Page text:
Mayor Bill de Blasio has proposed a shutdown for all non-essential businesses, schools and indoor and outdoor dining in nine neighborhoods seeing coronavirus cases grow.

But as proposed, the closures won’t come until Wednesday, a move city health commissioner Dave Chokshi says will help residents prepare.

“Closures are not something that we take lightly because of how much it affects people’s lives, whether you work in one of the businesses that’s affected or your child goes to one of the schools there, so it’s not an easy decision,” Chokshi told NY1.

“But we want to strike the right balance between acting swiftly — that’s one thing that we’ve learned about this virus, which is such a formidable foe, if you act more quickly, you can help interrupt the spread, and that’s why we took these steps that we did — but also give people a chance to prepare and acclimate and make sure they’re in the right position for a closure,” he explained.

Chokshi had one message for New Yorkers citywide: “We are worried.”

He said the steps are necessary to stop any further spread. The shutdown will have to first be approved by Gov. Andrew Cuomo, who is due to speak with reporters on Monday.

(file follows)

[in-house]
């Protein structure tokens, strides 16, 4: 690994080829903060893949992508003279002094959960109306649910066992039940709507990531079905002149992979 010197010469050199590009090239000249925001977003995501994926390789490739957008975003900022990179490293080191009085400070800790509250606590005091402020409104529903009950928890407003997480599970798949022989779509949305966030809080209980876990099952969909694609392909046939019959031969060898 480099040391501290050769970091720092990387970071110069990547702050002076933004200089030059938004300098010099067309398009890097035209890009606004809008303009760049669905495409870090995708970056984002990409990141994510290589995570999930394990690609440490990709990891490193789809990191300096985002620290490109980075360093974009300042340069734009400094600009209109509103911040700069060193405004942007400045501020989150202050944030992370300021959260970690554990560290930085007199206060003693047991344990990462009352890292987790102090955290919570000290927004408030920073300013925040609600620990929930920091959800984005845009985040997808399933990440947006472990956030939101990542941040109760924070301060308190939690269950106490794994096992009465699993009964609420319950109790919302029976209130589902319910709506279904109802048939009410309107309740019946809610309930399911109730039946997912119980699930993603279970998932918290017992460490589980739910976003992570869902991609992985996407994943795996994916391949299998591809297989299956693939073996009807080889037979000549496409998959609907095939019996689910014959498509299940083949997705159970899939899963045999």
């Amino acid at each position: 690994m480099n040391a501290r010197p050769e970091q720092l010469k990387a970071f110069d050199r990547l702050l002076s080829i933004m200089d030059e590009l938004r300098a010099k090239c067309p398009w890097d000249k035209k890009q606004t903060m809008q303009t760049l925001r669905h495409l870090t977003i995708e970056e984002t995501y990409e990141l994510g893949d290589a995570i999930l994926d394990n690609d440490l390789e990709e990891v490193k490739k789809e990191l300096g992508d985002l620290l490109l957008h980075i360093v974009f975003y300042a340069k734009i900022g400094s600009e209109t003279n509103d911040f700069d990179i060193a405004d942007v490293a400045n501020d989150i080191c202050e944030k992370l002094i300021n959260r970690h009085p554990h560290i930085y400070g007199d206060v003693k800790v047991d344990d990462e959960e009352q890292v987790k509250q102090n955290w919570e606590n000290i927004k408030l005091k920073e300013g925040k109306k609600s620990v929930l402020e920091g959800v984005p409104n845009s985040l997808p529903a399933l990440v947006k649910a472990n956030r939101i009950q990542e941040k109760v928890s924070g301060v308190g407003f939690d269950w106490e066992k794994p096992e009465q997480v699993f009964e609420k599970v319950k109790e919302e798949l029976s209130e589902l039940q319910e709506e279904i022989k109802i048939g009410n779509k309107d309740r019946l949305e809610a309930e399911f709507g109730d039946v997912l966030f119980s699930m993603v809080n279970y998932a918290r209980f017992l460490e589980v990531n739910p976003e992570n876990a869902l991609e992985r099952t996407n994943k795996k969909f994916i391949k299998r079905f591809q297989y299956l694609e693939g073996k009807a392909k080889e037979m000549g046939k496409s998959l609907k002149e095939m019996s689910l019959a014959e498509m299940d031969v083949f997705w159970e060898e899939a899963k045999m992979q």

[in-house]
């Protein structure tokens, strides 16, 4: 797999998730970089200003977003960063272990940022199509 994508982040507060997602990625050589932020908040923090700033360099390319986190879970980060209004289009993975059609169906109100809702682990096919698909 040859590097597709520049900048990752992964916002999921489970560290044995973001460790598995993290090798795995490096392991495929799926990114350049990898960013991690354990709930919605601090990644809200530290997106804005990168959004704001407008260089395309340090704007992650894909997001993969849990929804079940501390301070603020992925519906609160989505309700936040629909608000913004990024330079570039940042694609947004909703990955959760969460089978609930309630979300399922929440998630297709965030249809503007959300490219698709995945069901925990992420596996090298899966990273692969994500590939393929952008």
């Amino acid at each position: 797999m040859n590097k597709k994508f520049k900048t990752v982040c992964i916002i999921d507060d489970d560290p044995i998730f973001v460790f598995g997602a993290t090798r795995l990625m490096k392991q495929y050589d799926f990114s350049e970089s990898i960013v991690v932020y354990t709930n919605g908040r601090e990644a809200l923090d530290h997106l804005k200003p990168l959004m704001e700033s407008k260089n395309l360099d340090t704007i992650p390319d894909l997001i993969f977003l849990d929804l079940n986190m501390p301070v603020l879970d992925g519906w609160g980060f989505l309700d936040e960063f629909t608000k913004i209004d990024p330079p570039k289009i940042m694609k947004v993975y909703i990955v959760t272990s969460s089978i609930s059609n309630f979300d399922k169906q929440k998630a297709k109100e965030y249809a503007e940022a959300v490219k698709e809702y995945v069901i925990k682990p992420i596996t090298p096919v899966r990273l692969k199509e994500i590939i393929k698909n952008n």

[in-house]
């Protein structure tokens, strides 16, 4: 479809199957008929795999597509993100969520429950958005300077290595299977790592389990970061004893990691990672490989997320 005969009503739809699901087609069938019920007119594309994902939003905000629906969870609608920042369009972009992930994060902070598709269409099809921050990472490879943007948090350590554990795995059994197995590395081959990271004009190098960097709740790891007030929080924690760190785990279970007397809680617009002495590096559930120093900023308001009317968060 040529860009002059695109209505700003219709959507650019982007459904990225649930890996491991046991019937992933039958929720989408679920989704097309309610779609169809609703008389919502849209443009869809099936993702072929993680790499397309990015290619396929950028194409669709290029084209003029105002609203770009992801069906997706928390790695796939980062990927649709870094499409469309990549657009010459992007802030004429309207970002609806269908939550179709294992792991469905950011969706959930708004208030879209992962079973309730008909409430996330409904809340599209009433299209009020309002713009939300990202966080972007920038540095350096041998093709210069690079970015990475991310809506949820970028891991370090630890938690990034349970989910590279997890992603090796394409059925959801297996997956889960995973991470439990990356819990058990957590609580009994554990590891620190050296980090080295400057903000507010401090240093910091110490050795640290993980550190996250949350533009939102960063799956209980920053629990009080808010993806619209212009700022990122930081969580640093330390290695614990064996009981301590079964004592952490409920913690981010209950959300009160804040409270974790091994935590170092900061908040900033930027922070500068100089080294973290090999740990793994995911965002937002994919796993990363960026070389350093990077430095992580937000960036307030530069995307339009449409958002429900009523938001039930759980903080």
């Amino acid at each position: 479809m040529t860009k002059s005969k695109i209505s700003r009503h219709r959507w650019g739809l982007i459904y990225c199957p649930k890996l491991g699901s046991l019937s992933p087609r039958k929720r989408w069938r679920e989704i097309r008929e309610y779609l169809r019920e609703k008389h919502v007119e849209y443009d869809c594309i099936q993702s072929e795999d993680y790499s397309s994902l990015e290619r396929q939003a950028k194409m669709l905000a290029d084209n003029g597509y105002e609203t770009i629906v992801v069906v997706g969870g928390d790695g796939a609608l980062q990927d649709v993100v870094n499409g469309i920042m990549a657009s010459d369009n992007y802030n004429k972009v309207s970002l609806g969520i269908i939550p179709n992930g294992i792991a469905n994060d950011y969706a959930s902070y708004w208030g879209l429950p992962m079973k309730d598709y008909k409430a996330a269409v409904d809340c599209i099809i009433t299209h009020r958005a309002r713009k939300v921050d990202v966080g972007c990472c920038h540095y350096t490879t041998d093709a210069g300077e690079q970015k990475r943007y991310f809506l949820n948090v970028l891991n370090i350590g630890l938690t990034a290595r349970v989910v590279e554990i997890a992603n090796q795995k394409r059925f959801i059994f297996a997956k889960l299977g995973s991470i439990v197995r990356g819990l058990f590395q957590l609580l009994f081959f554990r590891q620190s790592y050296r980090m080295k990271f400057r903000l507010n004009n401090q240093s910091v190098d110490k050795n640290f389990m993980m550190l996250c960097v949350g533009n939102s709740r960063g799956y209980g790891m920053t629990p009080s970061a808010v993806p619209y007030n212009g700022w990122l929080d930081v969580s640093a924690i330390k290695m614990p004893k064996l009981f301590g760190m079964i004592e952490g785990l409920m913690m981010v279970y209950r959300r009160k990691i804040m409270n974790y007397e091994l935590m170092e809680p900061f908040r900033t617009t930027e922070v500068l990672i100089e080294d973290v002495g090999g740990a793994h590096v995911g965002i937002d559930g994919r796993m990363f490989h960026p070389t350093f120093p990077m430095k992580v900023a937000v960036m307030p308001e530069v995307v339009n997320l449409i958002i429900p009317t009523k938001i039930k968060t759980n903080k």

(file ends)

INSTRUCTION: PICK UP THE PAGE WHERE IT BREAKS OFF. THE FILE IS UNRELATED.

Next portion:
Chokshi explained that the city looks at warning levels in two ways: one is by measuring the increase in the number of cases over time and the other is the positivity rate in a given area.

He expects testing to ramp up in neighborhoods seeing coronavirus clusters which will illustrate how many are infected and help define what happens next.

But City Council Member Mark Treyger told NY1 that the mayor has been “very ambiguous” about the city’s hot spots and plans to address them.

“There is a lot of confusion,” Treyger said on "One New York."

“I think we have a bigger problem than the mayor is letting on," he said.

Treyger said the mayor’s description of COVID-19 “clusters” quickly evolved to a nine zip code hot spot, with 11 other areas to watch. He also said senior health officials mentioned nothing to him about a school shutdown when prompted on a call at the end of last week.

“Something obviously changed from Thursday night to Sunday,” Treyger said.

He also challenged the decision to close only schools in certain neighborhoods.

“I am very perplexed by this nine zip code, or so, strategy,” said Treyger on the proposal to shut schools in hot zones.

“This virus does not know boundaries; it does not care about zip code boundaries. We have a city problem, not just a nine zip code problem,” he said.

This view echoes previous sentiments from NYC Schools Chancellor Richard Carranza, who originally said a shutdown of schools would apply to all buildings and not just some in certain neighborhoods.

“It’s citywide. Most of our students don’t exclusively go to school in their neighborhood. There’s a lot of transience in our city because we have a lot of choices in our city,” Carranza had told NY1 last week.